Today we ventured deep into the countryside of the Republic of Benin, only to discover that there's something about sport that's elemental to all of us.
The road amounted to not much more than a dirt track but transport trucks and motorcycles pounded relentlessly along.
For miles and miles we ploughed through, passed goats, chickens, merchants by the roadside on the way to our destination, the Palais Dijdemy, home to King Kponan and his people.
The King is, according to his business card, a specialist in incurable diseases and practices the Voodoo religion. But he's also a progressive who has supported the programs of Right To Play
which aims to protect the access children have to a formal education. At the
modest palace, local Chiefs and Voodoo priests turned out in ceremonial garb to hear the King plead for less time and effort spent on the initiation rights to Voodoo convents and more focus on getting kids into community schools.
"We have to modernize our culture to protect the rights of children", the King said through an interpreter. "Sport and recreation are normal things to do, it's essential our children have access to these things through formal education."
The assembled elders nodded and watched the children sing and dance, they even snapped photos on their incongruous cellphones.
There seemed to be a genuine affection in the King's eyes for the young ones at centre stage.
Our next stop is further off the beaten path to the village of Hountakun. As Perdita Felicien
and Adam van Koeverden
exited our van they were greeted by a chorus of children chanting a song about Right To Play and leading them to a huge crowd... the entire district which had gathered to watch the first ever Olympians to visit their modest soccer field.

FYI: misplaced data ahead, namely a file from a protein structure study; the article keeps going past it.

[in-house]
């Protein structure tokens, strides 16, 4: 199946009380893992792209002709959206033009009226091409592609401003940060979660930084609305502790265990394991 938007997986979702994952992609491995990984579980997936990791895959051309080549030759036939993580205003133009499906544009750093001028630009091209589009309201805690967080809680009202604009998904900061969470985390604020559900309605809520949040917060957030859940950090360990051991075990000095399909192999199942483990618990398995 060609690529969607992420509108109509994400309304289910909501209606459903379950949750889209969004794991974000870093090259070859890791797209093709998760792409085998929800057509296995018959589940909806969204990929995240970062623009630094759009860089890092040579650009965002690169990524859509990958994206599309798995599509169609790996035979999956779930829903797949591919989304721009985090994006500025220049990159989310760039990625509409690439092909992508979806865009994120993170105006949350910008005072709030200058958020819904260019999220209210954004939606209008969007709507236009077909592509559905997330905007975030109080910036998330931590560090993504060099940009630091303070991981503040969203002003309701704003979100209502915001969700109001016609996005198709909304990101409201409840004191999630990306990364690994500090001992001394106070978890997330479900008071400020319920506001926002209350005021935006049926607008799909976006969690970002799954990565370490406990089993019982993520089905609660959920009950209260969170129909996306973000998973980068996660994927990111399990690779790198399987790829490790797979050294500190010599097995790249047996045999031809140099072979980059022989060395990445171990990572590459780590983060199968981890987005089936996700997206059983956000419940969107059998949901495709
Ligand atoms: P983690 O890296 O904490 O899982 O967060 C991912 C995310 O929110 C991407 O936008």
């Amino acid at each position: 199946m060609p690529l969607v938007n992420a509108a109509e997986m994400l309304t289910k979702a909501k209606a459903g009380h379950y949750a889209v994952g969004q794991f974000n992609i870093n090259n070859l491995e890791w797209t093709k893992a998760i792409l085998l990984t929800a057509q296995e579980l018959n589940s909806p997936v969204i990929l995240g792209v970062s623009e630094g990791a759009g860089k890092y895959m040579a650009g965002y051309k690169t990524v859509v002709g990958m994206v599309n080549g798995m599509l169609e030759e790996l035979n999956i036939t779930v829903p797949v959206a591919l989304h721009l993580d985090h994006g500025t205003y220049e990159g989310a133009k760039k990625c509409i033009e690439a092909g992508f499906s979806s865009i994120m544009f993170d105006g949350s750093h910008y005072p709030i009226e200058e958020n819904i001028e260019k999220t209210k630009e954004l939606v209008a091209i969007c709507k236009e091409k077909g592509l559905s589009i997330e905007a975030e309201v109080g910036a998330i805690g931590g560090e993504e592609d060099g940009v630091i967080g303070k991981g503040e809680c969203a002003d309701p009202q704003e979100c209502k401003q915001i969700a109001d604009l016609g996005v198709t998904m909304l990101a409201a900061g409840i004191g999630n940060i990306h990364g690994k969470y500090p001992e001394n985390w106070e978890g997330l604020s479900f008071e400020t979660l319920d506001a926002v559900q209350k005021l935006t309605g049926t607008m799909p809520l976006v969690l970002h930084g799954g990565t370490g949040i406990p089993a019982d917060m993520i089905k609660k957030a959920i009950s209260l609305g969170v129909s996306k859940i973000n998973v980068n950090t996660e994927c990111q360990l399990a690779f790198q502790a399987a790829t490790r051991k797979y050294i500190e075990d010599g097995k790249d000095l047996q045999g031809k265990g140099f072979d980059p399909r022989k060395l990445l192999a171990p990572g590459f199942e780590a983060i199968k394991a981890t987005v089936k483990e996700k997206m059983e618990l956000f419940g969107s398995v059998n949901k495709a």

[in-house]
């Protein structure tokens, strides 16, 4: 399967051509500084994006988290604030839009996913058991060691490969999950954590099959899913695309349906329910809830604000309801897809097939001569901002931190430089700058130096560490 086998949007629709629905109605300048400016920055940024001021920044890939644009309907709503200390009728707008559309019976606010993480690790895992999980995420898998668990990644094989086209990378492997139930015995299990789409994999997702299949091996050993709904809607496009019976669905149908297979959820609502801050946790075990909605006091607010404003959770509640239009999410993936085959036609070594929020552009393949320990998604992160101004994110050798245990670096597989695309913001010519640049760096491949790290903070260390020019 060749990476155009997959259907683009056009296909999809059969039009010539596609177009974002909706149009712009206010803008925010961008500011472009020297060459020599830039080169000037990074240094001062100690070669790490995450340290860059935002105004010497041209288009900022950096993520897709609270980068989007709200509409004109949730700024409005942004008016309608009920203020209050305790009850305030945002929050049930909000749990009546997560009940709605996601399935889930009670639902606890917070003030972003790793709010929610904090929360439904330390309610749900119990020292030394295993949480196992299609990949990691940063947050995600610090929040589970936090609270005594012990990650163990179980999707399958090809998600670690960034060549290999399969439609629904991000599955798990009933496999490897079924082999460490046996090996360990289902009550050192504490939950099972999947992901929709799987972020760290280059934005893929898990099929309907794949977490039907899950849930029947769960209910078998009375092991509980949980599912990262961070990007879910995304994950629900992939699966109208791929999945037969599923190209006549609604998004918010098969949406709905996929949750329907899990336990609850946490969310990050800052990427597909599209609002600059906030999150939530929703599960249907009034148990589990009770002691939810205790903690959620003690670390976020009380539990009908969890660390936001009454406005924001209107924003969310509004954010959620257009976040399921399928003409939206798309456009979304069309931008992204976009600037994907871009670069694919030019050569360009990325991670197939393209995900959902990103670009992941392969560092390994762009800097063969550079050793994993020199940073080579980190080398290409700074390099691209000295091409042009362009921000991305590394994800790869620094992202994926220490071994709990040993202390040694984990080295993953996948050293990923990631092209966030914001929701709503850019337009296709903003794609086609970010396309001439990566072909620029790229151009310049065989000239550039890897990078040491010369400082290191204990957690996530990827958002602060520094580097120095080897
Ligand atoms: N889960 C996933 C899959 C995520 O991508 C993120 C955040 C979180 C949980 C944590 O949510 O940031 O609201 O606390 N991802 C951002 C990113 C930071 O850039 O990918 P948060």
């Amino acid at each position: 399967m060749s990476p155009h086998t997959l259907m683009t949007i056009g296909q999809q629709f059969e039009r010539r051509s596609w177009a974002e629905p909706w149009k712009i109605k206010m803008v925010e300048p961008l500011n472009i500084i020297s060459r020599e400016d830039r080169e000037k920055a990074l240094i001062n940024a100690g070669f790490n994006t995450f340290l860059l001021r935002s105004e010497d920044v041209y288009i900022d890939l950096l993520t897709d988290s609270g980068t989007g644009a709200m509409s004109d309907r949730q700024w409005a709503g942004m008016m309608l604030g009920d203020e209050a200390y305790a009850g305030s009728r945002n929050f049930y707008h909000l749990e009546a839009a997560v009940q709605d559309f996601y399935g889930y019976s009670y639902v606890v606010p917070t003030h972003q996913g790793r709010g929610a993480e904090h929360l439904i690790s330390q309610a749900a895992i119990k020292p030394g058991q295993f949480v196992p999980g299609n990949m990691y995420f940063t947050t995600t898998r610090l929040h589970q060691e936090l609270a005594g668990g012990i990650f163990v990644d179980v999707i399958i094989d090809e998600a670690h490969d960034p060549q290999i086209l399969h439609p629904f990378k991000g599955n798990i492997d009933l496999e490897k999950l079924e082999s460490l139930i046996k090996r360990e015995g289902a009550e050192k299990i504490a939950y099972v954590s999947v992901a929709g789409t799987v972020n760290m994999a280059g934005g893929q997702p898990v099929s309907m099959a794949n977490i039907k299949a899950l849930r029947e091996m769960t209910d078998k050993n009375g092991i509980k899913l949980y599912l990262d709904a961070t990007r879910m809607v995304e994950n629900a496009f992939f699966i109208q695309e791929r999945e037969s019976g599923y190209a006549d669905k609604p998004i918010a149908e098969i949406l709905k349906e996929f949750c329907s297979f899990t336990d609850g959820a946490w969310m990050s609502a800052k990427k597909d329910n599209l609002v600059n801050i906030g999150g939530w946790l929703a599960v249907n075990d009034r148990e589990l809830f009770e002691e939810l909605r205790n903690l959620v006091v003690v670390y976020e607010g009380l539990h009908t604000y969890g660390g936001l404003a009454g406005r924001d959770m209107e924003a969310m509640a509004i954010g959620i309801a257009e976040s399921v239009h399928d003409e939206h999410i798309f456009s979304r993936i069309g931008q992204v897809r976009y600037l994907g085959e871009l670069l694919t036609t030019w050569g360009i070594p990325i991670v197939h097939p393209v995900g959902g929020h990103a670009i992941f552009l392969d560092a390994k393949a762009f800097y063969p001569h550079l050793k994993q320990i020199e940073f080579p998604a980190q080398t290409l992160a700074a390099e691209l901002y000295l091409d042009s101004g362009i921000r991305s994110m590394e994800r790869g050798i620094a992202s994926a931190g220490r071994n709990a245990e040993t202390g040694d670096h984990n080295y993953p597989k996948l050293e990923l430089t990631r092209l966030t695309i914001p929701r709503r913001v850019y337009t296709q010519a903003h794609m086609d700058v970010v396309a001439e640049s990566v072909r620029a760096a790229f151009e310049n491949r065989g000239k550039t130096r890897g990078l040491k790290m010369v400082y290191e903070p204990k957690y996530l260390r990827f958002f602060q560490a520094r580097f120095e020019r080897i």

A young man stood at the back of the field and was eager to chat in halting English. "Every afternoon and evening, young boys and girls are coming here to play football or anything they want," said Kpatinvo Herve. "We have talented players here but nobody knows about them and it's hard to promote them."
It was at this point that the power of the gathering place became apparent to me. As the formalities of the ceremony held most enraptured and the dancing that ensued drew the crowd together, it was as if the message of strength in the village was being heard loud and clear.
"We receive many kinds of advice also here," said Herve, with reference to Right To Play; "We talk about unwanted pregnancy, how to behave as a society, how to respect your parents, how to do your duty." And while the older children focused their gaze on Felicien and
van Koeverden as they gyrated at the centre of the throng, the youngsters drifted to the far reaches of the soccer field.
Some were running while rolling old rubber tires beside them. Others engaged in a form of catch by tossing a minuscule lime the size of a squash ball over the soccer goal standard to an eager receiver 50 or more metres away. One little girl was doing handstands. Still another
young boy had fashioned a toy from a bicycle sprocket and a large stick tied together with wire. He sprinted behind it, trying to push it in as straight a line as possible.
It was a cacophony of sport at a very basic level with only the bare essentials for equipment. My new friend Kpatinvo flashed a knowing smile as he looked out to the soccer field and all that was going on in such a natural and unrehearsed way. "This is where the village and all the villages around come to play" he explained. But no explanation was necessary, it was all happening as if by instinct.
Tomorrow we go to Liberia and other fields of play. There, children from a war-torn country, will gather to demonstrate a similar truth about human nature.
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